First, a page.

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Open Access Research article

Application of DETECTER, an evolutionary genomic tool to analyze genetic variation, to the cystic fibrosis gene family

Eric A Gaucher1*, Danny W De Kee1 and Steven A Benner2

Author Affiliations

1 Foundation for Applied Molecular Evolution, Gainesville, FL USA

2 Department of Chemistry, University of Florida, Gainesville, FL USA

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BMC Genomics 2006, 7:44  doi:10.1186/1471-2164-7-44

Published: 7 March 2006

Abstract

Background

The medical community requires computational tools that distinguish missense genetic differences having phenotypic impact within the vast number of sense mutations that do not. Tools that do this will become increasingly important for those seeking to use human genome sequence data to predict disease, make prognoses, and customize therapy to individual patients.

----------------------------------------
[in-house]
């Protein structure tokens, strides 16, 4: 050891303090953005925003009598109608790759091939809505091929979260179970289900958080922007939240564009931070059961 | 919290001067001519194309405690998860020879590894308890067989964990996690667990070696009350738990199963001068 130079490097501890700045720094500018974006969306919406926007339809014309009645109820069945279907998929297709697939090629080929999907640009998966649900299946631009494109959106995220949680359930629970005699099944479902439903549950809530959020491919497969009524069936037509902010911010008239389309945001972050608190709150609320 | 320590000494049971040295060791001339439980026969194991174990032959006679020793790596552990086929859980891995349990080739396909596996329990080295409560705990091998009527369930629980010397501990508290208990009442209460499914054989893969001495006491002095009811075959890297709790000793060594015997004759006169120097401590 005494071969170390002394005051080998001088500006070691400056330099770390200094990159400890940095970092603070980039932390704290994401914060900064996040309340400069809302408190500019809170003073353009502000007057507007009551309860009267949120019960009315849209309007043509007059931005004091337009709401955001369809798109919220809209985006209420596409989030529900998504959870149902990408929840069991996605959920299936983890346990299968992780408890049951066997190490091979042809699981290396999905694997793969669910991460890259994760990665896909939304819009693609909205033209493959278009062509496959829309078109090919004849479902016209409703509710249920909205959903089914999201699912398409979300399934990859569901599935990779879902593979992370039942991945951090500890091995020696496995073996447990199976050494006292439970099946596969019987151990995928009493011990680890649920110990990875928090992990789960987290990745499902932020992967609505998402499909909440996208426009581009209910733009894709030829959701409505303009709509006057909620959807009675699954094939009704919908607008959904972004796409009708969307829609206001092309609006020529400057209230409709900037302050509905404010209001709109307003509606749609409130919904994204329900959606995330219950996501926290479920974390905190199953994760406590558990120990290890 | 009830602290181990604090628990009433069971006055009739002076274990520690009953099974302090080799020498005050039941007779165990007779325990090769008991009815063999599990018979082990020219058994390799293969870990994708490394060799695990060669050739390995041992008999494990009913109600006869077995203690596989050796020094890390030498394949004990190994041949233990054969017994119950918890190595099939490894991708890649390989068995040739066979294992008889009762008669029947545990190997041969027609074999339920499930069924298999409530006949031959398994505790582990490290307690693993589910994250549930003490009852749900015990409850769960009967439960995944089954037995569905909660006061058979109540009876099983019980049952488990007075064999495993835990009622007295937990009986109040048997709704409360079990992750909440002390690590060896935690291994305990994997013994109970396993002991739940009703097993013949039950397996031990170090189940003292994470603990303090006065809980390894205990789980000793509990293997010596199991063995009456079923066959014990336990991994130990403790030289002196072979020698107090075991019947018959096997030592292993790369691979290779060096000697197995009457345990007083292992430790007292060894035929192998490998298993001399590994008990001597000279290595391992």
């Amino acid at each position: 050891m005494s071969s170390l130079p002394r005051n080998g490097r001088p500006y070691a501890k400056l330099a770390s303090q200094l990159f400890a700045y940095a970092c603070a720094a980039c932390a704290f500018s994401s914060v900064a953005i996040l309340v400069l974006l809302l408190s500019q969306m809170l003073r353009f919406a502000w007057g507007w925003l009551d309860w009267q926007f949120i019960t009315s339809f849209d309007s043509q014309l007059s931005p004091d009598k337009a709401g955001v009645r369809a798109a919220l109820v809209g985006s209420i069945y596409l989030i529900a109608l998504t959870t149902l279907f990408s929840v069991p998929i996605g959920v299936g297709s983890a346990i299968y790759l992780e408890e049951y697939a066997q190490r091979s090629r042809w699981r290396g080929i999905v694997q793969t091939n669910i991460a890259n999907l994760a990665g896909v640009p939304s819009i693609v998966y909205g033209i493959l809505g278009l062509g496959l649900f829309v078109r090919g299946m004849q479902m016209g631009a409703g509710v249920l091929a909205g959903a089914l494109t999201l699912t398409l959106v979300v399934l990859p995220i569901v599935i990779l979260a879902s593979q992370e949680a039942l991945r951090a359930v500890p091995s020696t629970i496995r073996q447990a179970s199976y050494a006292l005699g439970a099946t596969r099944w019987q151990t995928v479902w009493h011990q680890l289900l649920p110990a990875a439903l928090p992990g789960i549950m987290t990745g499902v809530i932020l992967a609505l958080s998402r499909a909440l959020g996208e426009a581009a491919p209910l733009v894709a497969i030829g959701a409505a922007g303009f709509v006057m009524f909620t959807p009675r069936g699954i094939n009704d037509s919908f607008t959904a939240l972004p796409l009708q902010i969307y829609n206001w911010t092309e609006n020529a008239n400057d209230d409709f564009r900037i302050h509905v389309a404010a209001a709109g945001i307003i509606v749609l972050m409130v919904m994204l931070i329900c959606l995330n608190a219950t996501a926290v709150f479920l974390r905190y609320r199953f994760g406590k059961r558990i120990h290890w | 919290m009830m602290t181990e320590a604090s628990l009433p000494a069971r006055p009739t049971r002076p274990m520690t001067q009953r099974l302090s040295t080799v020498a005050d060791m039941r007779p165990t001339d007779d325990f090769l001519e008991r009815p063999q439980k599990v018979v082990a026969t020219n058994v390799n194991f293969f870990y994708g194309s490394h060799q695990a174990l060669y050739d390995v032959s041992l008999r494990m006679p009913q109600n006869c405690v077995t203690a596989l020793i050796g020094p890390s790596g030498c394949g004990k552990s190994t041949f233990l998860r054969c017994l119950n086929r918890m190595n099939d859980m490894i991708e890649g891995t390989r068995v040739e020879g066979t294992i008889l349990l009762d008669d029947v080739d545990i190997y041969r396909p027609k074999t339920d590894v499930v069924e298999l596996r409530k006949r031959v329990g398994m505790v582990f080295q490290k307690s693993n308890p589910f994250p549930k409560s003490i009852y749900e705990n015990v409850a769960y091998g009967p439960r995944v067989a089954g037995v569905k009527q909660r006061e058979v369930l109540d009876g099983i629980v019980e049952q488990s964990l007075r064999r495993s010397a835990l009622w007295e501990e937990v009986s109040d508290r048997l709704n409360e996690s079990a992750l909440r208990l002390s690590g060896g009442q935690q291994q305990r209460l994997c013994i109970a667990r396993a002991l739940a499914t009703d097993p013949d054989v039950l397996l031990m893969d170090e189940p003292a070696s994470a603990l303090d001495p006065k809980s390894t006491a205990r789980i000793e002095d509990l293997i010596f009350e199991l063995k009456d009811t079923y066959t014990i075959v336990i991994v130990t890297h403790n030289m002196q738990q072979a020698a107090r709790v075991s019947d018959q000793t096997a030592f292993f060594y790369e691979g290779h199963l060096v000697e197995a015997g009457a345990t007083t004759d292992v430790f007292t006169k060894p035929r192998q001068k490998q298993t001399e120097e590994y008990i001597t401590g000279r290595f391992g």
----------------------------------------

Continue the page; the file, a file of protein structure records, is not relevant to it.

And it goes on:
Results

An approach, termed DETECTER, is proposed to identify sites in a protein sequence where amino acid replacements are likely to have a significant effect on phenotype, including causing genetic disease. This approach uses a model-dependent tool to estimate the normalized replacement rate at individual sites in a protein sequence, based on a history of those sites extracted from an evolutionary analysis of the corresponding protein family. This tool identifies sites that have higher-than-average, average, or lower-than-average rates of change in the lineage leading to the sequence in the population of interest. The rates are then combined with sequence data to determine the likelihoods that particular amino acids were present at individual sites in the evolutionary history of the gene family. These likelihoods are used to predict whether any specific amino acid replacements, if introduced at the site in a modern human population, would have a significant impact on fitness. The DETECTER tool is used to analyze the cystic fibrosis transmembrane conductance regulator (CFTR) gene family.

Conclusion

In this system, DETECTER retrodicts amino acid replacements associated with the cystic fibrosis disease with greater accuracy than alternative approaches. While this result validates this approach for this particular family of proteins only, the approach may be applicable to the analysis of polymorphisms generally, including SNPs in a human population.